Magazine article The Spectator

Go West to Discover the True America

Magazine article The Spectator

Go West to Discover the True America

Article excerpt

'Go West, young man, go West, ' newspaper editor Horace Greeley advised ambitious 19th-century Americans as the nation pursued its Manifest Destiny. Well, it might have been Greeley, or perhaps John Babson Lane Soule, editor of the Terre Haute (Indiana) Daily Express. No matter the author: the advice is as applicable today as it was 150 years ago -- and not only for young men.

After a stint in the rancorous atmosphere of our nation's capital, where resurgent Democrats are out to prove that another surge, this one in Iraq, is doomed to failure, I headed west on a business trip. America's Manifest Destiny, of course, has already been fulfilled. We long ago 'overspread the continent allotted by Providence', to borrow from John L. O'Sullivan, who coined the phrase in 1845.

My reason for heading west was to fulfil a number of speaking engagements, and attend meetings at Arizona's most venerable and prestigious law firm (a client), Snell & Wilmer, famous for having won the lawsuit that brought Colorado River water to Phoenix and made it possible for this city of hundreds of verdant fairways and millions of air-conditioners (it was 104infinityF when we arrived) to grow into the nation's fifth largest (behind only New York, Los Angeles, Chicago and Houston).

At one of those meetings I was reminded that Washington D.C. is not America, that patriotism and civility remain dominant strains in American life, and that the American West is not the same as the West Side of Manhattan, where love of country is confined to an appreciation of the virtues of country houses scattered around Long Island.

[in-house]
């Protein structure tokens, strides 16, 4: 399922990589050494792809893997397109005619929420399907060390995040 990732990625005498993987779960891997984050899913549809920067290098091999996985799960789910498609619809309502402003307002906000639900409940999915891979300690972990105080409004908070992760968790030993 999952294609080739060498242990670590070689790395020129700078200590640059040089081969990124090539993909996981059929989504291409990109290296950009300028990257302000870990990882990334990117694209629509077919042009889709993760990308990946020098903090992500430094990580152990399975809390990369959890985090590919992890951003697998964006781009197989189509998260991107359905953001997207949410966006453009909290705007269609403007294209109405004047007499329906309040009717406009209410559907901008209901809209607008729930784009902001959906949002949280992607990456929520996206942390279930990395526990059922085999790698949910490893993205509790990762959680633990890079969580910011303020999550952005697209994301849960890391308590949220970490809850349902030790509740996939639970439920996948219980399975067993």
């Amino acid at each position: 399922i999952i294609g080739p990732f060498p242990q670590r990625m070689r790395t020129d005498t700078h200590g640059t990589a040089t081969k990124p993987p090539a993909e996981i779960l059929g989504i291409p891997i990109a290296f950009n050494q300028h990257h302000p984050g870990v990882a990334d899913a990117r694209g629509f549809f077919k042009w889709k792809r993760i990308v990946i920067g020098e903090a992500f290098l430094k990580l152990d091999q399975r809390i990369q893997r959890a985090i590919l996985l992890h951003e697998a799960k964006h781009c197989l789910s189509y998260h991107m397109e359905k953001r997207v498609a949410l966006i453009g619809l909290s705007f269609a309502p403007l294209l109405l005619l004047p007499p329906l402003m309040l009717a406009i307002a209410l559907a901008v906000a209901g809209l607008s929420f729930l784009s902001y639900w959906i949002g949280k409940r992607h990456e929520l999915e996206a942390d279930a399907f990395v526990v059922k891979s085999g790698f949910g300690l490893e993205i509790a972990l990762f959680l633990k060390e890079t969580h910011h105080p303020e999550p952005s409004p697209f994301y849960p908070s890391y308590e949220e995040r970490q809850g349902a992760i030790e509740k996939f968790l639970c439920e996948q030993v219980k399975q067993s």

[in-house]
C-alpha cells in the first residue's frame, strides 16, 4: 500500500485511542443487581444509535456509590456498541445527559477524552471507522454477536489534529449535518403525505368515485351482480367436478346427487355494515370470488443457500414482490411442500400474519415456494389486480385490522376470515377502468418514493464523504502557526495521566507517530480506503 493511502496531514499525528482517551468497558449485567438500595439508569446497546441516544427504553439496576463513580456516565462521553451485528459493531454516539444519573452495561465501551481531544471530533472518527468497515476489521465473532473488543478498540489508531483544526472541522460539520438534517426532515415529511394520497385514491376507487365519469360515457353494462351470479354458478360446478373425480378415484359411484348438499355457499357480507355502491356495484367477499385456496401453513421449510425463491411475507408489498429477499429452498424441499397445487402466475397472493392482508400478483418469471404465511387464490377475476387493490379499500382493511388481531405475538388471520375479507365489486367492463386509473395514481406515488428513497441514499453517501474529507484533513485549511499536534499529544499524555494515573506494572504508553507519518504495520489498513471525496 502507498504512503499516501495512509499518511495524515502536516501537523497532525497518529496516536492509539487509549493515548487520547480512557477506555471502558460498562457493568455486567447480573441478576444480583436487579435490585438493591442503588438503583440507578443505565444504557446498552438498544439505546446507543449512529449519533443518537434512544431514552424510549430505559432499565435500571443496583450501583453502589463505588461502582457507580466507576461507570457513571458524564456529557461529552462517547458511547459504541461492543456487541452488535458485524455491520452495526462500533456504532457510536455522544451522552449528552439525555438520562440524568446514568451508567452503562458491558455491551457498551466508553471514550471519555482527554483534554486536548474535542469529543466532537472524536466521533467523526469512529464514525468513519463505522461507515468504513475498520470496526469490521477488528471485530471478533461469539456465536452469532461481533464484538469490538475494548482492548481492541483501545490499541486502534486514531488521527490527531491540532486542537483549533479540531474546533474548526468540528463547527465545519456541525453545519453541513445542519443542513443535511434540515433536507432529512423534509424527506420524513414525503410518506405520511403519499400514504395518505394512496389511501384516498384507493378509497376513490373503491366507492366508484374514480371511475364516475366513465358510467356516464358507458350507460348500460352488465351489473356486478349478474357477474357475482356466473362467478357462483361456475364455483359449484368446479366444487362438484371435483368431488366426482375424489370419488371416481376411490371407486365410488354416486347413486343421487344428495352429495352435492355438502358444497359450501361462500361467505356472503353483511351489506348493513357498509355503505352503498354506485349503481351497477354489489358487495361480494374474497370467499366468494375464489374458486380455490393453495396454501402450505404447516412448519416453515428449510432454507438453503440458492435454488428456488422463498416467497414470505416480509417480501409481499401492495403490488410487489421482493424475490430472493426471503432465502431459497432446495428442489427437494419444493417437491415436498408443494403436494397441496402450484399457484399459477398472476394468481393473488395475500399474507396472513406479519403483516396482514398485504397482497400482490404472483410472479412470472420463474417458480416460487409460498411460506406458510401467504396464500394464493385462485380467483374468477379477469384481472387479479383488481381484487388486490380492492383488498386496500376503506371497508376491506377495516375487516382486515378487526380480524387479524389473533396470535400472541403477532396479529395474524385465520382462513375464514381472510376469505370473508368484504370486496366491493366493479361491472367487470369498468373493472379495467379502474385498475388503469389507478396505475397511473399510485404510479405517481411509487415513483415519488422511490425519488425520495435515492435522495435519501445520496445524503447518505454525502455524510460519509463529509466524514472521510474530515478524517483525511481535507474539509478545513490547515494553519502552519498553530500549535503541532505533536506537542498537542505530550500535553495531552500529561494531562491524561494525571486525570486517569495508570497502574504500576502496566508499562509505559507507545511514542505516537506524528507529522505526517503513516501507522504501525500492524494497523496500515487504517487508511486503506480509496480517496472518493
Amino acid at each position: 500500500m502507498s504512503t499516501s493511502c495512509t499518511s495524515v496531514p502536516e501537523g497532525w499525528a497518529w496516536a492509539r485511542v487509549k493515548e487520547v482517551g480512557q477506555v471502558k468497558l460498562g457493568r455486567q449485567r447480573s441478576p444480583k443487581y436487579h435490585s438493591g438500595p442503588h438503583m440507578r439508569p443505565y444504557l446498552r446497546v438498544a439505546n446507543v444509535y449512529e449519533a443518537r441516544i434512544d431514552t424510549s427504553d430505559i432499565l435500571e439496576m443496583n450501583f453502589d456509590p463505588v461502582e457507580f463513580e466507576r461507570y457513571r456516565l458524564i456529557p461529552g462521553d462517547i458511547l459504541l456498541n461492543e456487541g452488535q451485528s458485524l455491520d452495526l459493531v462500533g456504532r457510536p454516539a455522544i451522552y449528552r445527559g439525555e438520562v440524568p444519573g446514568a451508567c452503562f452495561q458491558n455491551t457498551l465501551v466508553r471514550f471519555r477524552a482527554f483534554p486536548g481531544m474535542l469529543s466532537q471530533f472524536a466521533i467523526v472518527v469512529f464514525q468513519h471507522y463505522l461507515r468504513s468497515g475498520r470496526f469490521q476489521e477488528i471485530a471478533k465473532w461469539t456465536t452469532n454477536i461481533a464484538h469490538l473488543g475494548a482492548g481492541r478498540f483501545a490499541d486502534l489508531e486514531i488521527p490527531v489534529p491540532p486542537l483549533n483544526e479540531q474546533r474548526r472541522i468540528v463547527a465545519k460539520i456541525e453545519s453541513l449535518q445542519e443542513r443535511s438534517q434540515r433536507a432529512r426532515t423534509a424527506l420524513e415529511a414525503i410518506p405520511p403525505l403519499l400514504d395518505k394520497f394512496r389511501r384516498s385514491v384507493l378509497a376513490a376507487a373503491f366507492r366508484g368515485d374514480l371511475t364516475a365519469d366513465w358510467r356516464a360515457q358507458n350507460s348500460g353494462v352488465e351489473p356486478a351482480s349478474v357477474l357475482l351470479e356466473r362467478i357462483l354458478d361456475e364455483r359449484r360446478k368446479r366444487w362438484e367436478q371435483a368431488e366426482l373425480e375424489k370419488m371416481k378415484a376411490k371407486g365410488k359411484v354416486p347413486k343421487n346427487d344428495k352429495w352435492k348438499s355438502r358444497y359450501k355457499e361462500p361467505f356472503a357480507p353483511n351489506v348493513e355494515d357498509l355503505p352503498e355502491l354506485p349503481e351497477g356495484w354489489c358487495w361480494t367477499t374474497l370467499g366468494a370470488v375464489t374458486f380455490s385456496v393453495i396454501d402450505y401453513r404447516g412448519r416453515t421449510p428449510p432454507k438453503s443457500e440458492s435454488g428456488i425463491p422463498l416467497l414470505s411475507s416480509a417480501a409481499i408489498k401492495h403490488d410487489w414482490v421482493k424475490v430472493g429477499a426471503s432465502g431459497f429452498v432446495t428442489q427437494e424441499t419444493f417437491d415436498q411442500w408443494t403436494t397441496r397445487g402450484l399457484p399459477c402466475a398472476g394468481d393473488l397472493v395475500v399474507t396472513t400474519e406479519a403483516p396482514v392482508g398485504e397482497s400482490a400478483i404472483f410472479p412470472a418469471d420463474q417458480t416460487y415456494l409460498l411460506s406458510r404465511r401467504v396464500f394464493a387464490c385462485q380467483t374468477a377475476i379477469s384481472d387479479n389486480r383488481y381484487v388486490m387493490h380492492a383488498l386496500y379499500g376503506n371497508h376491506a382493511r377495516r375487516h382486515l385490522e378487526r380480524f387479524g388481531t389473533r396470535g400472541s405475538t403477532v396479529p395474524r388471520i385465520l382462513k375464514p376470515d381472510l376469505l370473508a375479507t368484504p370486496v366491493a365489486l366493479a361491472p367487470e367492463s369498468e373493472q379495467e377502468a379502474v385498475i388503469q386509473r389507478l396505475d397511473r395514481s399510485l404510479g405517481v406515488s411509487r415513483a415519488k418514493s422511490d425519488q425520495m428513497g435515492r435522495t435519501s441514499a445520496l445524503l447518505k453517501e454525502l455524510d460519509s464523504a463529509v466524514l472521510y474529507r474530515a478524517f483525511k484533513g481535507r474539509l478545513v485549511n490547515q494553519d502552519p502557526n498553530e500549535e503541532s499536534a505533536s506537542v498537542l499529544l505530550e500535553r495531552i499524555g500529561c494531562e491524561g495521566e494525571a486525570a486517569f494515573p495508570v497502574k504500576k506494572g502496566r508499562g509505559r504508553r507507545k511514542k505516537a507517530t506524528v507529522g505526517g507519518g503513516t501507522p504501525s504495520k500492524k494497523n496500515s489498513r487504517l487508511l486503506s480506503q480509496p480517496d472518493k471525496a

The audience for my talk included some 400 lawyers and a smattering of spouses;

with more than half of all new law school graduates women, the term 'spouse' at meetings such as this includes almost as many men as women. It was not so long ago that organisers of these meetings could be confident that they had adequately arranged to amuse spouse tag-alongs by arranging embroidery and cooking classes. No longer.

The session's chairman began by welcoming back a partner who had been serving with the Marines in Iraq. With no prompting, the entire audience sprang to its feet and bathed the returnee in waves of applause.

Some wept. I later found that the firm had made up the difference between the partner's military pay and what he would have earned at the firm, and that it is doing the same for a young woman now serving as a captain in the army in Iraq.

Flash back to Washington. Newspapers report atrocities American soldiers are allegedly committing in Iraq; Democratic politicians speechify on the uselessness of the sacrifices of our troops; and it takes a mighty battle by President Bush to prise funds from Congress to pay for the armour and ammunition needed by American servicemen and women. In Phoenix and the West (for these purposes Hollywood and San Francisco count as part of the East), patriotism is considered a virtue; in some Washington circles it is thought to be the last refuge of scoundrels, or at minimum something practised only by uncool rednecks.

Differences over Iraq are only the most obvious manifestation of the East-West divide. Go west and you get a sense of the possible, a sense that deserts can become town houses, country clubs and shopping malls; that families matter so much that the baseball field includes an adjacent swimming pool for use by children too young to appreciate the choreography of a game devoid of pace and violence; that a massive increase in population represents hands to work rather than bodies to hasten global warming. …

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